Who has not had to read Walden by Henry David Thoreau in high school? Let’s face it; his writing made Charles Dickens fun. But he is an icon so I took the opportunity to see what Walden Pond was all about.
For those who have been spared his dry prescriptive writing, here’s a synopsis.
In 1845, when he was about 27, Thoreau went to live at Walden Pond outside of Concord, MA. He built a cabin and stayed for two years, keeping a journal of his thoughts and observations. He was hardly a hermit and had many visitors. He lived on a wooded lot owned by Ralph Waldo Emerson. Thoreau admired Emerson’s essay, Nature, which said that each person should find a relationship with the natural world.
He also wrote Civil Disobedience in 1949. Both Gandhi and Martin Luther King used his writings for their work.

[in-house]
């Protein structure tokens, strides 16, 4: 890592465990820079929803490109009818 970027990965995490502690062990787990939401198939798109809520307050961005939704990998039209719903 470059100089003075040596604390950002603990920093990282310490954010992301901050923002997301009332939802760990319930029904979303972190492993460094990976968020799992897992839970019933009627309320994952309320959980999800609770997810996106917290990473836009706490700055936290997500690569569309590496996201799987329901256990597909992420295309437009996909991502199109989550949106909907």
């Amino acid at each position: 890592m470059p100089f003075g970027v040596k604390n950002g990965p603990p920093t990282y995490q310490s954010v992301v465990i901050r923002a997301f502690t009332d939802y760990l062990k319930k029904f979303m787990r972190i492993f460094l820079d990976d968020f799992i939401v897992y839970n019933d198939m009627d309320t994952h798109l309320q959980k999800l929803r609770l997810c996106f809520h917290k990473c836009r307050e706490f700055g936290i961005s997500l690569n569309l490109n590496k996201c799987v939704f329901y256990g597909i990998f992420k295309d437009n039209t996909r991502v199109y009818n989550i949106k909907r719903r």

It’s a small pond in Walden Pond State Reservation. I met a woman working on her laptop on the shores of the pond and wondered what Thoreau would have thought of that juxtaposition. Children swam in the roped off area and others did laps, looking like they were serious swimmers.
I walked around the pond which took less than an hour. This is the cabin site which was rediscovered in the 1940s.